Yet time is a luxury in a recession. Tommy Bahama, which is part of Oxford Industries Inc., the Atlanta-based manufacturer that also owns Ben Sherman, Oxford Apparel and Lanier Clothes, is under pressure to bounce back from slumping sales. Tommy Bahama swung to an operating loss of $173.4 million in its latest fiscal year from operating income of $75.8 million a year ago, as revenue fell 9 percent to $421.7 million.

Oxford Industries posted a net loss of $265.8 million on total revenue of $947.5 million, compared with net income of $45.4 million on revenue of $1.09 billion a year ago.

Although women’s represents a small portion of Tommy Bahama’s business — 15 percent of total sales — company chief executive officer Terry Pillow said growing the women’s division is one of his top priorities, along with expanding internationally and broadening the product mix. This holiday, Tommy Bahama will proffer women’s T-shirts, sweatshirts and washed linen under a casual sportswear subbrand called Relax, retailing from $40 to $122.

“As we continue to build as a lifestyle brand, the women’s piece is clearly an important piece of that,” Pillow said. “We won’t be truly happy with the women’s until it’s 50 percent of our own stores’ business.”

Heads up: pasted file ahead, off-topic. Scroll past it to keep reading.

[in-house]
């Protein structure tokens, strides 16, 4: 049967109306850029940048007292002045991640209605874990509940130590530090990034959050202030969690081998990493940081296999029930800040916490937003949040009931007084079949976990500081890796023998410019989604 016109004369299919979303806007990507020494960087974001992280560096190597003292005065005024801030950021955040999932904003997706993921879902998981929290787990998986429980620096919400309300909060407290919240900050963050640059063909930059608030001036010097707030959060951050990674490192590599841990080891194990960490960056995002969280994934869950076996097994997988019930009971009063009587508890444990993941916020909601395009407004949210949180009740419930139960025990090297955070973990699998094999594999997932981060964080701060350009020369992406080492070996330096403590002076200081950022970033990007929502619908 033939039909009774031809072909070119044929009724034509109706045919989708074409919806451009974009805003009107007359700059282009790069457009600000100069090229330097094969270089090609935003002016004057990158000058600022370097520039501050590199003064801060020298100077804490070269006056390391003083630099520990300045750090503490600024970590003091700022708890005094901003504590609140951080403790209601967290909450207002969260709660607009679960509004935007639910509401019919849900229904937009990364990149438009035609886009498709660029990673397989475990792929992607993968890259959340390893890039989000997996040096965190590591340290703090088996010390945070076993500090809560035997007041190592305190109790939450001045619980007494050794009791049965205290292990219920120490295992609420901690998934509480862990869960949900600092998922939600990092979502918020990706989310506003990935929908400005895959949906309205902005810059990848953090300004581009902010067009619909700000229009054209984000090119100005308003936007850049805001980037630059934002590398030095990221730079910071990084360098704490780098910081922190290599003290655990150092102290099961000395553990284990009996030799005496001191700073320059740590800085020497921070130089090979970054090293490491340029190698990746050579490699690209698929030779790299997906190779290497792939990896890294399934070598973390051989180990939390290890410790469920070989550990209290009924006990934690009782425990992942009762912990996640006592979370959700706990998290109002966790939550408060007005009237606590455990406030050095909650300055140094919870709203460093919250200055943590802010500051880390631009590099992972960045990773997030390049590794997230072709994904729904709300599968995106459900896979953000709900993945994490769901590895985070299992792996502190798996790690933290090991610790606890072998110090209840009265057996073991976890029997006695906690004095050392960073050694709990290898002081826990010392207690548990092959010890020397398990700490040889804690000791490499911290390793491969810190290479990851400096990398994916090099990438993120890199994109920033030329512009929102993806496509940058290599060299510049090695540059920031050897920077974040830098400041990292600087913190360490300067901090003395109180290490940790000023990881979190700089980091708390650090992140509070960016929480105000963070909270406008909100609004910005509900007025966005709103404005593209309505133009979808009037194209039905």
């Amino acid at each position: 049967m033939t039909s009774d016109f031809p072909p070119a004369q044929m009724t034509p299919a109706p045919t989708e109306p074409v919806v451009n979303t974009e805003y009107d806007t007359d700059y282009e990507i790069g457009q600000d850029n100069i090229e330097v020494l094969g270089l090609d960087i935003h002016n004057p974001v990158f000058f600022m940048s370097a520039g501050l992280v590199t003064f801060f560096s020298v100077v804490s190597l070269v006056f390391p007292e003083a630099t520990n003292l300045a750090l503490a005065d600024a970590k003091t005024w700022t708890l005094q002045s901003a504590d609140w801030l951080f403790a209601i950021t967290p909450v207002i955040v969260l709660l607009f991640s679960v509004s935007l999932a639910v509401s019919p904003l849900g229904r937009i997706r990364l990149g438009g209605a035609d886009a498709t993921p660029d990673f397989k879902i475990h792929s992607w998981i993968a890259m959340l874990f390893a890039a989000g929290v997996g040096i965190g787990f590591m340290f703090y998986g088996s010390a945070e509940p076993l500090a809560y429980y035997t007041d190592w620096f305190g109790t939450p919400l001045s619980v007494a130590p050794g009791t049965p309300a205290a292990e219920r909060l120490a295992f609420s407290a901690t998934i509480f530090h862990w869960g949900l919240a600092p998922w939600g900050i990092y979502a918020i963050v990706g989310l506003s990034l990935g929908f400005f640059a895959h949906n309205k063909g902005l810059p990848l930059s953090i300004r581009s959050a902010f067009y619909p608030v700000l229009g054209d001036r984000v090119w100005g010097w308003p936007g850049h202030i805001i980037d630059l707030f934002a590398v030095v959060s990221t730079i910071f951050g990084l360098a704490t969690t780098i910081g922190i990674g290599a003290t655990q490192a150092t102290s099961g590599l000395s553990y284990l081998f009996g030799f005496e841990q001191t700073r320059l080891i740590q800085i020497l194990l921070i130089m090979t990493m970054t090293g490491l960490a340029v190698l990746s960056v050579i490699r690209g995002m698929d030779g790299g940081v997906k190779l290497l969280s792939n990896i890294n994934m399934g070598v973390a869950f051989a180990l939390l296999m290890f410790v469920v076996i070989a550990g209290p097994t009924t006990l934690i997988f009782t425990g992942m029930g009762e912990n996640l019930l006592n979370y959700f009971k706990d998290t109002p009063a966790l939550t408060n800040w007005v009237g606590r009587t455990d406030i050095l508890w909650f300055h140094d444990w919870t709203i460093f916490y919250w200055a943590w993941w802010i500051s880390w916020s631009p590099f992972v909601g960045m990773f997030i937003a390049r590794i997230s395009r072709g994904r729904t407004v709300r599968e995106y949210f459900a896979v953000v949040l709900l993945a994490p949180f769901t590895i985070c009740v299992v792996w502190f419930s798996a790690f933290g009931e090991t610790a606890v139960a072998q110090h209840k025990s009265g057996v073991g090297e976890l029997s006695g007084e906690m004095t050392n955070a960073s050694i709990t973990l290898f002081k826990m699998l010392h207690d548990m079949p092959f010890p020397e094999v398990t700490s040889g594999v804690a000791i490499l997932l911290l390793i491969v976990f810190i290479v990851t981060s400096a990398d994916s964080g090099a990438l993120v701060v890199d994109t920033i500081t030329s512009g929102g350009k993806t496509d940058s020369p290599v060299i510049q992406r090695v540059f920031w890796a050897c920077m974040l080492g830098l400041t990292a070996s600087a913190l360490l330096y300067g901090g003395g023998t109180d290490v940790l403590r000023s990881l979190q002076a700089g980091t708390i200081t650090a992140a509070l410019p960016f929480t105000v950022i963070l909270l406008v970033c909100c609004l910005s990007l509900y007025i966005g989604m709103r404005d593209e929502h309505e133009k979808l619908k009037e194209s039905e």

In Tommy Bahama’s store at The Grove shopping center in Los Angeles, one-third of the space is devoted to women’s fashion, including $225 pineapple-print halter dresses, $50 magenta bikini bottoms and $69 matching over-the-shoulder cup bras, $78 fuchsia hats trimmed with silver rope, $125 leopard stone thong sandals and $128 brown polkadot halter dresses made of the same nylon-Lycra fabric used in the swimsuits. Coconut-scented candles, tall bottles of Tommy Bahama-branded rum and palm-frond-etched cocktail glasses amplify the vibe that Tommy Bahama is Margaritaville for Baby Boomers.

The women’s line is wholesaled to Bloomingdale’s, Nordstrom, Von Maur and Macy’s on the West Coast, but the brand relies mostly on specialty shops in Arizona, Hawaii, California, Texas, Florida and other resort spots across the U.S. because of its focus on warm-weather looks. The network of independent retailers ranges from Brave New World in Point Pleasant, N.J., and Fast Buck Freddies in Key West, Fla., to Bermuda Bay Clothing in New Orleans and Artisan Gems Boutique in Fountain Valley, Calif. About 75 percent of Tommy Bahama’s swim business is through the wholesale channels, a result of Koplin’s success managing the swimwear license at Apparel Ventures.